DIXFIELD — The Board of Selectmen held a meeting with the Planning Board and lawyer Kristin Collins of Kelly & Collins, LLC, Monday night to discuss edits made to the town's wind ordinance.
During a Nov. 26 selectmen's meeting, the board unanimously approved a motion to invite the Planning Board to Monday's meeting with Collins. At the beginning of the meeting, Collins said the town's wind ordinance, as is, ranks “somewhere between being wind-friendly and not being wind-friendly.” She added that she's assisted several other Maine towns in drafting wind ordinances, and that they're all “more or less looking the same.”
Selectman Hart Daley brought up several questions in the newly edited ordinance, including whether or not zoning out Colonel Holman Mountain ridge and allowing wind companies access to the ridge instead was a type of “discriminatory action.”
“I have a worry that the people who live on the Colonel Holman Mountain ridge aren't getting equal protection in the ordinance,” Daley said, explaining that residents on the east side of Route 2 aren't receiving the same treatment in the ordinance as those on the west side of Route 2.
“We zoned off Holman Ridge, but what's to stop the wind company from coming in and challenging the ordinance in the future?” Daley asked Collins.
Another concern Daley brought up was changing the wording of the setback circle from “4,000 feet away from a resident's property lines” to “4,000 feet away from a resident's occupied dwelling.” Daley said there is a huge difference.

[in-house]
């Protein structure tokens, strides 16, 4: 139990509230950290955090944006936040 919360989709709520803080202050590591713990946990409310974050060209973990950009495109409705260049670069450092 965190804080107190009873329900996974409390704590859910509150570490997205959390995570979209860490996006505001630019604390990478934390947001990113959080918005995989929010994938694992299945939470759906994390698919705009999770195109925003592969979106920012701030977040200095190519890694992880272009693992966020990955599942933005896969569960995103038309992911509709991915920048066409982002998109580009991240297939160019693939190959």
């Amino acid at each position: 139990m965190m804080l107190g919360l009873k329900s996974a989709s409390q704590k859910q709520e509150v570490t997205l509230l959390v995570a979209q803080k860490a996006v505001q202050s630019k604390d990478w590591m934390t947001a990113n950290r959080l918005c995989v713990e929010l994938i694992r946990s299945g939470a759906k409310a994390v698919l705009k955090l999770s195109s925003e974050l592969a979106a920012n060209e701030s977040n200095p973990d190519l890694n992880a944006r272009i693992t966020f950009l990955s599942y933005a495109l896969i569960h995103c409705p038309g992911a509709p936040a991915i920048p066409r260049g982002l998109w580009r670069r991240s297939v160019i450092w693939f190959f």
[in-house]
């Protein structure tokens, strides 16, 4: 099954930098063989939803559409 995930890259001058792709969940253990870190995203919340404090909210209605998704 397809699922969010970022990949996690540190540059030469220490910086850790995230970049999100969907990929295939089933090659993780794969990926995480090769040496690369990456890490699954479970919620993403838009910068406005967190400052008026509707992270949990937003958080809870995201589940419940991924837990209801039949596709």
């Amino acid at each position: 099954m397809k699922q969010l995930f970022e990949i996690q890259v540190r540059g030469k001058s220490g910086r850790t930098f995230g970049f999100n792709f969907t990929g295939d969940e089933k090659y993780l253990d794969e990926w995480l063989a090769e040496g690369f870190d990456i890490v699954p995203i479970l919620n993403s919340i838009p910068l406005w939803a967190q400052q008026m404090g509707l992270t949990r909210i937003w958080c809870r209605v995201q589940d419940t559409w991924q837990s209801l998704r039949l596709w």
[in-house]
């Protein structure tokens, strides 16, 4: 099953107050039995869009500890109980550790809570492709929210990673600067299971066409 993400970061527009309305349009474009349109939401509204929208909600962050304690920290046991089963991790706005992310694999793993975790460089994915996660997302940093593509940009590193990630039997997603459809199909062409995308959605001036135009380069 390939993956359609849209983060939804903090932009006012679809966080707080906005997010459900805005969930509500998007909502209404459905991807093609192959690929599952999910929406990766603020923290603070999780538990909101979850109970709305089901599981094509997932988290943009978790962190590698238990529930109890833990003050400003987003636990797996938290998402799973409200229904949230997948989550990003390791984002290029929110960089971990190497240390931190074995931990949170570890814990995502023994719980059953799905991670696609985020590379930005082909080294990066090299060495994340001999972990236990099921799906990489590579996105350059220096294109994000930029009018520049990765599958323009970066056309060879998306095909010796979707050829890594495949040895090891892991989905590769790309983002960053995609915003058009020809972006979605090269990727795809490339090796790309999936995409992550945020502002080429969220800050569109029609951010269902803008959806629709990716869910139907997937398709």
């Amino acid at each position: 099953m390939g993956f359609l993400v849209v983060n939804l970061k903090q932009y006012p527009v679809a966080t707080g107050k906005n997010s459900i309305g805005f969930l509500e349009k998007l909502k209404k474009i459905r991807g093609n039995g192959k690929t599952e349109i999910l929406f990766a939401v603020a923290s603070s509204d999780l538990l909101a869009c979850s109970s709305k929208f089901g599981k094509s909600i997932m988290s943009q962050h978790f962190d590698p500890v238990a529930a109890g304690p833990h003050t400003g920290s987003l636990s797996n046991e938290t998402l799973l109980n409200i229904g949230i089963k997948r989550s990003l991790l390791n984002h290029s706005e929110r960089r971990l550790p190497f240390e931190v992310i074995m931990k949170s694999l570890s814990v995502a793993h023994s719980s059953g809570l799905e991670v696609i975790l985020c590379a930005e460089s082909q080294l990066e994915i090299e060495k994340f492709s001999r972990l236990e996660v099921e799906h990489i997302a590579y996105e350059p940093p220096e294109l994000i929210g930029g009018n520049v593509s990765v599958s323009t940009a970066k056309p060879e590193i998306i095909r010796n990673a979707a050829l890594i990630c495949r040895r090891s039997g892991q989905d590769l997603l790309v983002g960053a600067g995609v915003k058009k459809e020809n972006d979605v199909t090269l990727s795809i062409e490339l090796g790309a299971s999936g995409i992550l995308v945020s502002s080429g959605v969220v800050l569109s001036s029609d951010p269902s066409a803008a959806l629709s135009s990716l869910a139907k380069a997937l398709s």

“Changing the language to 'occupied dwelling' is taking away the rights of the resident,” Daley said. “The ordinance says that the wind turbines shouldn't affect the 'health, safety or right to quiet enjoyment' of the property. Moving the turbines 4,000 feet closer to a resident's house is taking away from that enjoyment.”
Collins told Daley to be cautious of how setback circles around property are addressed in the ordinance.
“In real life, 4,000 feet may prevent a wind company from setting things up,” Collins said. “That's where you're in danger of a lawsuit.”
“What's more important, protecting a wind company or protecting a human being?” Daley replied.
Selectman Scott Belskis agreed with Daley, adding that a wind tower may spin “up to 175 mph in a strong wind,” and if there were to be an accident, 4,000 feet would not be a great enough distance to prevent any debris from affecting a resident's property.
“Something like that affects the value of the property, too,” Belskis said.
Belskis later suggested that selectmen and the Planning Board draft a letter to towns that have experience with wind turbines in the community and see what their opinions are.
Daley also brought up the fact that the wind companies should be providing funds for decommissioning up front, in case the wind company “were to go belly up before they're done working.”
Collins agreed and suggested selectmen include a statement in the ordinance that they want the wind company to “provide 100 percent of the decommissioning funds by the time the project is complete.”
Selectmen later voted unanimously to allow the Planning Board to utilize certain town resources, including Collins' legal expertise, while conducting research.
Collins was optimistic that the board could continue strengthening the ordinance.
“The ordinance you have now is good,” Collins said, “but I'm not saying you wouldn't get a lawsuit from a property owner or a wind company. There are things that could be done to make this a stronger ordinance.”